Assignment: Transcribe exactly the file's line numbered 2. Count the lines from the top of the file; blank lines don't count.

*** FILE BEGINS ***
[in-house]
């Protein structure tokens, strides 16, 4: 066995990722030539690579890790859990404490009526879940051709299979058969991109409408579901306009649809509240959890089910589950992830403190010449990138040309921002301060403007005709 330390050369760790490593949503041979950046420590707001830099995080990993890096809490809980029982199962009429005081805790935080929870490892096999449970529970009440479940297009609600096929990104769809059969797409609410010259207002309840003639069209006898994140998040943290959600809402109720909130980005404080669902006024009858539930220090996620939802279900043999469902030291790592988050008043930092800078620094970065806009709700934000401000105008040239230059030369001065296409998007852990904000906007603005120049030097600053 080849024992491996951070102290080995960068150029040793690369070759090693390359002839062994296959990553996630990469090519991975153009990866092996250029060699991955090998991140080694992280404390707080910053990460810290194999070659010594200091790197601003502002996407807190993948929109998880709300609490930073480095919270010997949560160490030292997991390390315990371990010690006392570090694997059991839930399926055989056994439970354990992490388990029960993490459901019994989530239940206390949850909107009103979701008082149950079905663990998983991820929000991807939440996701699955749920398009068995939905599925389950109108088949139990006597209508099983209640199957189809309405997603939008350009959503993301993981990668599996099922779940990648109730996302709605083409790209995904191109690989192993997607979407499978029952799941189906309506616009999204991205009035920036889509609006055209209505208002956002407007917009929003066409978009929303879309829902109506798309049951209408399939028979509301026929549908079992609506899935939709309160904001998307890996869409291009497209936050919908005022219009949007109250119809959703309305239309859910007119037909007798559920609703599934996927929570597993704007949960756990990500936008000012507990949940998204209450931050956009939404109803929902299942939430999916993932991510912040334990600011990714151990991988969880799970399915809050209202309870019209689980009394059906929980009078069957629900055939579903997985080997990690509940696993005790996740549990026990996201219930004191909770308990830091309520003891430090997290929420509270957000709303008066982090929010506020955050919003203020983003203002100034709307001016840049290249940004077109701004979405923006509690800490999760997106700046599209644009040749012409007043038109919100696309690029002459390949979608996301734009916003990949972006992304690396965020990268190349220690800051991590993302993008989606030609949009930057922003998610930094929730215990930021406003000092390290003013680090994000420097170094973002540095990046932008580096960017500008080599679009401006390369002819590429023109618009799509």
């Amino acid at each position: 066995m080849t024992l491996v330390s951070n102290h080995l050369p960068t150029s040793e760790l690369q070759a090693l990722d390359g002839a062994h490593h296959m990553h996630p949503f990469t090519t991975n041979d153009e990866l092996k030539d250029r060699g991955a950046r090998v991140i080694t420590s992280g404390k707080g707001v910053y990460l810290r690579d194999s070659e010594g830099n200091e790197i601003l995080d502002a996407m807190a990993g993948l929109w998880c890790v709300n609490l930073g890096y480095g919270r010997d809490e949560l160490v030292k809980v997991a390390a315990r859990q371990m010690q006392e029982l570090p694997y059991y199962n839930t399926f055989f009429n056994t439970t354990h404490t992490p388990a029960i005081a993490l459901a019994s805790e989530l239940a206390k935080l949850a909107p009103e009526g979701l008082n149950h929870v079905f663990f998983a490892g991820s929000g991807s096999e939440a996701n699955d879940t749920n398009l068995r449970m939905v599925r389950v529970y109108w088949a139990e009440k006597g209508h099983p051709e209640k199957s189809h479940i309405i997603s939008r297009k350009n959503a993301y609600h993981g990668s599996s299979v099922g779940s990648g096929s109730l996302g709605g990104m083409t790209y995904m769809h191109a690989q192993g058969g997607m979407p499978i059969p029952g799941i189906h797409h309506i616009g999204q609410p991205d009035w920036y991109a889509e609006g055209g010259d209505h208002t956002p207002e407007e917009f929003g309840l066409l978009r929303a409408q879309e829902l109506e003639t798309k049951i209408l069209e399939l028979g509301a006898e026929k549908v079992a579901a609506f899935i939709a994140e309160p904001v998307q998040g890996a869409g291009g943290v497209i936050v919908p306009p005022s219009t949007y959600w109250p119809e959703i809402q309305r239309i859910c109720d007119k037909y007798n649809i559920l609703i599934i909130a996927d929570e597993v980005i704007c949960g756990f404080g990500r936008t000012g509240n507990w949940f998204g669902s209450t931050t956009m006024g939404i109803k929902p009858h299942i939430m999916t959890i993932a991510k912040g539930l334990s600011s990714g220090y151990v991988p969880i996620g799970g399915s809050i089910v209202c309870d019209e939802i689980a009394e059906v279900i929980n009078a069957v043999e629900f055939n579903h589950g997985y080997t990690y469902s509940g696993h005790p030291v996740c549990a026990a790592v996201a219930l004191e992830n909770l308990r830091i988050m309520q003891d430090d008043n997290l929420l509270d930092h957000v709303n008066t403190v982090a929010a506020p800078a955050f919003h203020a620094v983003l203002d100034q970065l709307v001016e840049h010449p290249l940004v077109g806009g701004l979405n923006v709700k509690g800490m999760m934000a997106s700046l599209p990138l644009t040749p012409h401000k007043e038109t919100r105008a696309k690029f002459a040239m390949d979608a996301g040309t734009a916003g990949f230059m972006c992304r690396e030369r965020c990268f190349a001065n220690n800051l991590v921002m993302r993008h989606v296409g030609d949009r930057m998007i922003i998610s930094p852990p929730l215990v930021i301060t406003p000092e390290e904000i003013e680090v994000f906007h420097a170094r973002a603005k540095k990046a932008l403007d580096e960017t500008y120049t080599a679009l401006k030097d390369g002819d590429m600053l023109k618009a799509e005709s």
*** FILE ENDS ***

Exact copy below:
């Protein structure tokens, strides 16, 4: 066995990722030539690579890790859990404490009526879940051709299979058969991109409408579901306009649809509240959890089910589950992830403190010449990138040309921002301060403007005709 330390050369760790490593949503041979950046420590707001830099995080990993890096809490809980029982199962009429005081805790935080929870490892096999449970529970009440479940297009609600096929990104769809059969797409609410010259207002309840003639069209006898994140998040943290959600809402109720909130980005404080669902006024009858539930220090996620939802279900043999469902030291790592988050008043930092800078620094970065806009709700934000401000105008040239230059030369001065296409998007852990904000906007603005120049030097600053 080849024992491996951070102290080995960068150029040793690369070759090693390359002839062994296959990553996630990469090519991975153009990866092996250029060699991955090998991140080694992280404390707080910053990460810290194999070659010594200091790197601003502002996407807190993948929109998880709300609490930073480095919270010997949560160490030292997991390390315990371990010690006392570090694997059991839930399926055989056994439970354990992490388990029960993490459901019994989530239940206390949850909107009103979701008082149950079905663990998983991820929000991807939440996701699955749920398009068995939905599925389950109108088949139990006597209508099983209640199957189809309405997603939008350009959503993301993981990668599996099922779940990648109730996302709605083409790209995904191109690989192993997607979407499978029952799941189906309506616009999204991205009035920036889509609006055209209505208002956002407007917009929003066409978009929303879309829902109506798309049951209408399939028979509301026929549908079992609506899935939709309160904001998307890996869409291009497209936050919908005022219009949007109250119809959703309305239309859910007119037909007798559920609703599934996927929570597993704007949960756990990500936008000012507990949940998204209450931050956009939404109803929902299942939430999916993932991510912040334990600011990714151990991988969880799970399915809050209202309870019209689980009394059906929980009078069957629900055939579903997985080997990690509940696993005790996740549990026990996201219930004191909770308990830091309520003891430090997290929420509270957000709303008066982090929010506020955050919003203020983003203002100034709307001016840049290249940004077109701004979405923006509690800490999760997106700046599209644009040749012409007043038109919100696309690029002459390949979608996301734009916003990949972006992304690396965020990268190349220690800051991590993302993008989606030609949009930057922003998610930094929730215990930021406003000092390290003013680090994000420097170094973002540095990046932008580096960017500008080599679009401006390369002819590429023109618009799509």